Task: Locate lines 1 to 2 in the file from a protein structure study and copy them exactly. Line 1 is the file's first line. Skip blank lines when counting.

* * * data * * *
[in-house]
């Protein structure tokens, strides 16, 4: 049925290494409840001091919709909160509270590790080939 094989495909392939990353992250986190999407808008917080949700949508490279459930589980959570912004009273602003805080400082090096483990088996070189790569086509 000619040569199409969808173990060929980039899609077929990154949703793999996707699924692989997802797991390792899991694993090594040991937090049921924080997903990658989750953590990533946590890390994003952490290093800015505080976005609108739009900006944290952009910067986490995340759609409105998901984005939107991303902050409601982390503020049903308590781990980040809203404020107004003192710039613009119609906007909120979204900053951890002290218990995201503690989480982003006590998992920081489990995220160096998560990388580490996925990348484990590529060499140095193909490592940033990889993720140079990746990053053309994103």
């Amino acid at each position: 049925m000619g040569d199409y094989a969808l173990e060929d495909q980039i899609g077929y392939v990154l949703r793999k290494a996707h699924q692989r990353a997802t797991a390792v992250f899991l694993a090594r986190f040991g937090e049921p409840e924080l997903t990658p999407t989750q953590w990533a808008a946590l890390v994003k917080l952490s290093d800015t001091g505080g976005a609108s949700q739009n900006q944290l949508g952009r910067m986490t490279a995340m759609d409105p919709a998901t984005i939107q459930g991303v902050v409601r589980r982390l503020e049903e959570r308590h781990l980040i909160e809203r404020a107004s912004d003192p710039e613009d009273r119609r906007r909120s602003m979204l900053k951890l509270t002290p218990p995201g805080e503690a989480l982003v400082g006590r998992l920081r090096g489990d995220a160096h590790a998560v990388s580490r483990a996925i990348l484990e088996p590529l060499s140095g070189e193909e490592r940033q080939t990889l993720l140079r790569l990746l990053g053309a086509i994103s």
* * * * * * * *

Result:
[in-house]
């Protein structure tokens, strides 16, 4: 049925290494409840001091919709909160509270590790080939 094989495909392939990353992250986190999407808008917080949700949508490279459930589980959570912004009273602003805080400082090096483990088996070189790569086509 000619040569199409969808173990060929980039899609077929990154949703793999996707699924692989997802797991390792899991694993090594040991937090049921924080997903990658989750953590990533946590890390994003952490290093800015505080976005609108739009900006944290952009910067986490995340759609409105998901984005939107991303902050409601982390503020049903308590781990980040809203404020107004003192710039613009119609906007909120979204900053951890002290218990995201503690989480982003006590998992920081489990995220160096998560990388580490996925990348484990590529060499140095193909490592940033990889993720140079990746990053053309994103």